The Presidential Daily Brief

important

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    Rudy Giuliani Says Trump Paid Back Lawyer for Stormy Daniels Hush Money

    Did he mean to say that? Trump’s latest legal team addition said in a Fox News interview that the president reimbursed his longtime lawyer Michael Cohen for $130,000 paid to an adult film star prior to the election. Trump had said he didn’t know of the payment while Cohen claimed he made the settlement on his own. Daniels has sued the president to void her nondisclosure deal. Meanwhile, Giuliani insisted her hush money should not be considered an undisclosed campaign contribution.

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    Cambridge Analytica to Shutter Operations

    They’re closing up shop. The embattled data firm announced it’s shutting down, just weeks after revelations that it dubiously accessed the personal data of 87 million Facebook users for its political clients — which included President Donald Trump’s presidential campaign. The scandal led to CEO Alexander Nix’s suspension in March, as well as sparked a heated public debate over the social media network’s handling of user information. In a statement, Cambridge Analytica says its clients were driven away by ”numerous unfounded accusations.” Meanwhile, Facebook said it’s continuing its own investigation into the breach.

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    Trump Team Braces for Subpoena From Mueller

    “You are screwing with the work of the president of the United States.” That’s reportedly what lead lawyer John Dowd said during a March meeting when special counsel Robert Mueller broached the option of forcing President Trump to appear before a grand jury. Dowd has since resigned, saying his client wasn’t cooperating. Trump’s lawyers are still negotiating a possible voluntary interview, though they’ve expressed concerns that the president could perjure himself. Meanwhile, White House lawyer Ty Cobb — responsible for coordinating the administration’s involvement with the Mueller probe — has announced his retirement.

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    Fatalities Reported in Military Plane Crash

    At least two people are believed to have been killed when a C-130 cargo plane from the U.S. Air National Guard crashed near the Savannah, GA, airport today. Currently, there are conflicting reports as to exactly how many died, as well as how many passengers were on board the aircraft, which belonged to the Puerto Rico National Guard. A spokesman said the plane was heading to the U.S. mainland for a mission when it crashed, sending plumes of black smoke into the sky.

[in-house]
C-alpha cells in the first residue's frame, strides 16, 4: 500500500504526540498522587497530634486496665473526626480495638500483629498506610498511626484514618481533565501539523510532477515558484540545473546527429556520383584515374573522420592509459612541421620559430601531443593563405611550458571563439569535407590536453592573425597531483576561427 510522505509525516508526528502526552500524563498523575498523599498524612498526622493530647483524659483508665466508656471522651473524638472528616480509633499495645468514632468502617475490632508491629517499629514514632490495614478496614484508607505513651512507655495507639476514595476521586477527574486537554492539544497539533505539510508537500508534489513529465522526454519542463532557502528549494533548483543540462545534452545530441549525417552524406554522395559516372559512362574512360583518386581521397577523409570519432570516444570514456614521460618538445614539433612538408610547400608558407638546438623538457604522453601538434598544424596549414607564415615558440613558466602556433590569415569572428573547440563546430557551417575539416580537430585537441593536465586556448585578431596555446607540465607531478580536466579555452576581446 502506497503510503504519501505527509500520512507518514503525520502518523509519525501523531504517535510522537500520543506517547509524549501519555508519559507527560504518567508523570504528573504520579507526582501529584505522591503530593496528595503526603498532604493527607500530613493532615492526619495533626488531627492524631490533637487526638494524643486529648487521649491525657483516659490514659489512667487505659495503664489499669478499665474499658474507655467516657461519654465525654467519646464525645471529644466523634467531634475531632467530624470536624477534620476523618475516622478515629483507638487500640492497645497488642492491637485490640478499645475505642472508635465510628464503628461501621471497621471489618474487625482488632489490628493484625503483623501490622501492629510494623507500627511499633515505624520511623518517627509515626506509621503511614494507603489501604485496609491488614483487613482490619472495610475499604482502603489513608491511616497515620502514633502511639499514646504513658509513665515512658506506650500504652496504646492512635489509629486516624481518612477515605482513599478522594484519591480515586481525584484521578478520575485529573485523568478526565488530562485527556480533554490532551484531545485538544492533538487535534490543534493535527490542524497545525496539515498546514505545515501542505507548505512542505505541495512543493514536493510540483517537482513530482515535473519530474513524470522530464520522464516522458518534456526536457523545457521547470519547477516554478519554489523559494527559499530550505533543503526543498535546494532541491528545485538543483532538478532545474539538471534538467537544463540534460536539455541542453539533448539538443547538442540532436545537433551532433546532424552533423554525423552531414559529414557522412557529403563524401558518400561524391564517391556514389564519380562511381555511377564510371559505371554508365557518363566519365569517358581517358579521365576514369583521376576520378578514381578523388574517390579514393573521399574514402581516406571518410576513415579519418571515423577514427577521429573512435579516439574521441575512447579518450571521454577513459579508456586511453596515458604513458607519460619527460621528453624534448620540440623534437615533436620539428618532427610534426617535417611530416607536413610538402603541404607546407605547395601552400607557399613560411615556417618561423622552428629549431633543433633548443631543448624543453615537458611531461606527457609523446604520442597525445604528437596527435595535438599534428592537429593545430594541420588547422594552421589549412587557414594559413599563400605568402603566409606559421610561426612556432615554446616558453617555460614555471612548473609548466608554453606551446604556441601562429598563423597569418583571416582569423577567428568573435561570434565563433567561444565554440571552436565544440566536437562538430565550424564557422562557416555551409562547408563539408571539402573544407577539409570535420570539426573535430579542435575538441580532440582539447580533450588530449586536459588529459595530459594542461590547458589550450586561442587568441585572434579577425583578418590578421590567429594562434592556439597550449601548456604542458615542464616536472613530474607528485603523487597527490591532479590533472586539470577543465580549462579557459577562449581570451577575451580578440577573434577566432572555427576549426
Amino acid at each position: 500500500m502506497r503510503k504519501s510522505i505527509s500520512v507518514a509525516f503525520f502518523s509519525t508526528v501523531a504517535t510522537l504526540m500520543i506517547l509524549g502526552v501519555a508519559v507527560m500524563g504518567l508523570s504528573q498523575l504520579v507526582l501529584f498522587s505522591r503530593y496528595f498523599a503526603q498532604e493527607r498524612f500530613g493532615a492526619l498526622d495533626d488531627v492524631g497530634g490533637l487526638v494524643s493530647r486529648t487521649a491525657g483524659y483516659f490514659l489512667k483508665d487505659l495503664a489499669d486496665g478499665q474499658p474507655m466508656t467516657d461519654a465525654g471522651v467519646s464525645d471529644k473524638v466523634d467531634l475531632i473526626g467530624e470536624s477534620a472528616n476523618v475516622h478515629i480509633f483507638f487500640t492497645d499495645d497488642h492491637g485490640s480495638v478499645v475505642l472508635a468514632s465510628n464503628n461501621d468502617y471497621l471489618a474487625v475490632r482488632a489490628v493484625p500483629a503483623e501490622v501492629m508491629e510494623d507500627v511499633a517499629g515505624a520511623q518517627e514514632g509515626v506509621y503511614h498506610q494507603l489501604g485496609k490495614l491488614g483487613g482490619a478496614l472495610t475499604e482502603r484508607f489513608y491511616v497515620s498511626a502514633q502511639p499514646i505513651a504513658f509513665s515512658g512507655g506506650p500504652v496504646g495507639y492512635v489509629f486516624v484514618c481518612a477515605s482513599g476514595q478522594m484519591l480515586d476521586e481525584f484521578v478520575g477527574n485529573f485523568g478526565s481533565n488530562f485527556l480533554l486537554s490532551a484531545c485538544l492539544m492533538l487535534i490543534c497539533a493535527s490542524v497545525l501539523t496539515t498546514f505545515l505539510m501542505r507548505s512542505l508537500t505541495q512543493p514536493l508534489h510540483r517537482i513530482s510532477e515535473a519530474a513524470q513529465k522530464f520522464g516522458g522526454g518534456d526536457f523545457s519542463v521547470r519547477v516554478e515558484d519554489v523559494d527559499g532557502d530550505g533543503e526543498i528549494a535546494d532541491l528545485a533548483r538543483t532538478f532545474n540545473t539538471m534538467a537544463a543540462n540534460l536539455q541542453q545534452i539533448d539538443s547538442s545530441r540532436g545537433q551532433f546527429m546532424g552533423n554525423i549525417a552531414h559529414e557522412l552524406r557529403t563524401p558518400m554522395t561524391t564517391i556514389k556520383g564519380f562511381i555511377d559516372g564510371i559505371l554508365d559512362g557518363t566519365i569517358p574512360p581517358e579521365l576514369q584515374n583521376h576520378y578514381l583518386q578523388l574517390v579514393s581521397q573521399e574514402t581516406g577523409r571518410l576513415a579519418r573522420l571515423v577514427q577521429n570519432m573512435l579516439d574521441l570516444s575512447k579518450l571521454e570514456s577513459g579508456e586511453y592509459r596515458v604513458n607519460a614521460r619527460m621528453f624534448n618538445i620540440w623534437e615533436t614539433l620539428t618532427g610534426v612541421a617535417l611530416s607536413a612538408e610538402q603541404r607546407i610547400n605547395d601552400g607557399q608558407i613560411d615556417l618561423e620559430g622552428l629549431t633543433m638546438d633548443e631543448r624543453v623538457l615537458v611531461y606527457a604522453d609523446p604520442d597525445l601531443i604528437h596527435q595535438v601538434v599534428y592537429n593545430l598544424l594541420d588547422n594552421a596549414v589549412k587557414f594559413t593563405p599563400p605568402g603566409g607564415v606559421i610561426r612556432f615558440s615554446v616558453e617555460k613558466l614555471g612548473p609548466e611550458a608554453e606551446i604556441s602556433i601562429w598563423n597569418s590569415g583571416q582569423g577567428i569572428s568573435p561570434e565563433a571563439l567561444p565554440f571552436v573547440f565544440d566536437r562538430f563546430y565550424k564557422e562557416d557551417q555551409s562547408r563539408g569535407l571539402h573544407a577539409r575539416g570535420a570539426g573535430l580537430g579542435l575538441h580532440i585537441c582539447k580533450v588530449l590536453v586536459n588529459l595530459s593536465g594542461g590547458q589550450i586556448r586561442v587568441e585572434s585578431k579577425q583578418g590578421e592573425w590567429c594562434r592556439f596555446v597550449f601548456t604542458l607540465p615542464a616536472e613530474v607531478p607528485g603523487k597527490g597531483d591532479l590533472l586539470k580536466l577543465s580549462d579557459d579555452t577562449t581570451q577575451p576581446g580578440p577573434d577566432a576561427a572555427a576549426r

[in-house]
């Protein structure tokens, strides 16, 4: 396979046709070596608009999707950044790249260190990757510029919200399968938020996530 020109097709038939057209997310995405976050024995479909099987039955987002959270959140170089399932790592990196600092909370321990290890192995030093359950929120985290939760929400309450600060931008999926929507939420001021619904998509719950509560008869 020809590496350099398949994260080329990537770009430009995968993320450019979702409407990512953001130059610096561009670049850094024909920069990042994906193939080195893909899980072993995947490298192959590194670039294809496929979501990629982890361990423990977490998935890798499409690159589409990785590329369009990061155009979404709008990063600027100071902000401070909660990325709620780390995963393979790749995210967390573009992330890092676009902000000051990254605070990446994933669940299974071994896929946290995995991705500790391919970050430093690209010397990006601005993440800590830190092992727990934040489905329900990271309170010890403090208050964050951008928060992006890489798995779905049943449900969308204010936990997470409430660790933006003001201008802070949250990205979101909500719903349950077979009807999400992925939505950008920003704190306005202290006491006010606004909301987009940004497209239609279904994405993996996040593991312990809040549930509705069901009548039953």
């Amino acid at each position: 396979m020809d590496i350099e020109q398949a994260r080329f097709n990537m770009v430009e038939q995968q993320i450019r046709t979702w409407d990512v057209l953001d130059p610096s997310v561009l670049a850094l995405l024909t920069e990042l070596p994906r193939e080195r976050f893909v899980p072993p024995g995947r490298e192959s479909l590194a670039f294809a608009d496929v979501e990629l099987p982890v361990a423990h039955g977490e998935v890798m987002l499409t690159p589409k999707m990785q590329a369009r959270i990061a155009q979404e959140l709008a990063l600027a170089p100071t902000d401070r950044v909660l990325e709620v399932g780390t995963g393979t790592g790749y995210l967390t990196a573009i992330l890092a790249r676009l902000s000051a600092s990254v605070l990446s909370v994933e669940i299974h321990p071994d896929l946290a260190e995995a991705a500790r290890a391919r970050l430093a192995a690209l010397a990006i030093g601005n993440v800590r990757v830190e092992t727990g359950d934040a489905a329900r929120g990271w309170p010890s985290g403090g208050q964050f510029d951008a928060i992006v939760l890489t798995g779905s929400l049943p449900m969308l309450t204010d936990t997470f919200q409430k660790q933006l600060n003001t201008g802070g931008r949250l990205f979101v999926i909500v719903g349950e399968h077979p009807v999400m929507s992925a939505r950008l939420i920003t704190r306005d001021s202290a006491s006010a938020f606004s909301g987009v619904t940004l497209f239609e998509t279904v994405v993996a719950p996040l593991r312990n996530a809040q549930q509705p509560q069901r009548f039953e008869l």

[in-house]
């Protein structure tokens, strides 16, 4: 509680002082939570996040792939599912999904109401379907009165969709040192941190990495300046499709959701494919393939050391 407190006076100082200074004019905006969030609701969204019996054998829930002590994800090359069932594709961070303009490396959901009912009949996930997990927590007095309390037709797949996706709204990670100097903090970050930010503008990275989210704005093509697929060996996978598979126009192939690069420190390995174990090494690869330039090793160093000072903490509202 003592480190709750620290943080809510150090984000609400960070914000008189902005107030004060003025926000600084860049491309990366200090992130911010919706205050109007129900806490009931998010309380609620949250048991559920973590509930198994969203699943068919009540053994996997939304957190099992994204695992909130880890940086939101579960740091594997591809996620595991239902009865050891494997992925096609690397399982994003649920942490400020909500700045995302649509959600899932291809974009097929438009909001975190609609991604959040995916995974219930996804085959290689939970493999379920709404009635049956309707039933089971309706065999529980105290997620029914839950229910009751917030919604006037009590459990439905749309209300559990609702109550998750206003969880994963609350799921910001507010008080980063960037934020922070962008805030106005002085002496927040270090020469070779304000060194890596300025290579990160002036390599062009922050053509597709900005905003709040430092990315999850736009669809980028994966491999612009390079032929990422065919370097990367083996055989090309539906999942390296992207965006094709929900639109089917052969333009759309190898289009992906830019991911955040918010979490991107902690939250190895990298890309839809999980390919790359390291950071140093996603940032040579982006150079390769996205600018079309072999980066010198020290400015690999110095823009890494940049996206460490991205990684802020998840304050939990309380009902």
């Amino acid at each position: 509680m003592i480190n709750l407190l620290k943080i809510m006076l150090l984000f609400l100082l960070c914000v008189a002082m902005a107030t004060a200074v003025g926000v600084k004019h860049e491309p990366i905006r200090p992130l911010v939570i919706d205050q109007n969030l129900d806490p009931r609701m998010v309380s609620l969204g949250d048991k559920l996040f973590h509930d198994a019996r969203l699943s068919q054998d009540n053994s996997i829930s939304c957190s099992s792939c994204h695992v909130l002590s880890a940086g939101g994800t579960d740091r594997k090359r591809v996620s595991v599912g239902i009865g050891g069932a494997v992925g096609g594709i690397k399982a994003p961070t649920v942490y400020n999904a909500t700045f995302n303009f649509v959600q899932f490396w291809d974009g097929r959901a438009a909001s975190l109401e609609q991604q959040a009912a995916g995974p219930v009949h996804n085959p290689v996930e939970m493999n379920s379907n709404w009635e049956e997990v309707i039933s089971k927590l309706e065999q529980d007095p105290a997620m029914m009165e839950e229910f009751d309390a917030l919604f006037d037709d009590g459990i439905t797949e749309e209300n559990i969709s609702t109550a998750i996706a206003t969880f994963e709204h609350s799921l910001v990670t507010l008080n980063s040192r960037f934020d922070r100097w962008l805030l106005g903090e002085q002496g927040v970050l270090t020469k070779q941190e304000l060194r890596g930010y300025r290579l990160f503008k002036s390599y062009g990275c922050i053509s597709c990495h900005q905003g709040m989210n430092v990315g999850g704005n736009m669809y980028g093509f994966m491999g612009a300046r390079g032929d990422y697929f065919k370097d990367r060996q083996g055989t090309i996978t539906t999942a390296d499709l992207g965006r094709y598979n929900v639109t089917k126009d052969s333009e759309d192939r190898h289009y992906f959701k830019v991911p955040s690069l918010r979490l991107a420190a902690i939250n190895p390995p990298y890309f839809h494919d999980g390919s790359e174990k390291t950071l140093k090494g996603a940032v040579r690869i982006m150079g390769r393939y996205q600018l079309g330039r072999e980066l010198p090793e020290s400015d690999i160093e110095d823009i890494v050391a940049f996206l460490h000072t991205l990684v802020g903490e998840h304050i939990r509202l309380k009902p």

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    Facebook to Join Internet Dating Game

    But do you like like him? The company announced at its F8 conference yesterday that it’ll be entering the dating market, hot off the heels of a scandal involving misuse of customer data. Mark Zuckerberg said its new feature would help users find ”real long-term relationships” using information such as common interests and mutual friends to match people. “Their product could be great for US/Russia relationships,” said Joey Levin, CEO of the parent company that owns Tinder, Match.com and OkCupid, as his company’s stock fell 22 percent at the news.

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    World Watches Iran Deal After Netanyahu Presentation

    “Nobody wants a war in the region.” So said French President Emmanuel Macron, who told reporters that he doesn’t know if President Trump will recertify the Iran deal by the May 12 deadline. Macron said he pushed the issue during a recent state visit and his entreaties were received positively. Nuclear experts, however, are concerned that a presentation from Israeli Prime Minister Benjamin Netanyahu trumpeting thousands of stolen secret documents could give Trump cover for rejecting the deal, which he’s long derided, despite the efforts of co-signatories in Europe.

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    Brexiteers Demand Rejection of Customs Union

    Despite studies showing that exiting the EU customs union will be economically disadvantageous for much of the U.K., a group of Brexit hardliners has delivered an ultimatum to Prime Minister Theresa May, arguing that the customs union will keep Britain from better trade deals elsewhere. Meanwhile, after the EU sought to bar British companies from accessing sensitive information from the Galileo satellite navigation project, U.K. officials are reportedly attempting to keep British encryption technology out of European hands. The U.K. has announced plans to launch its own satellite system.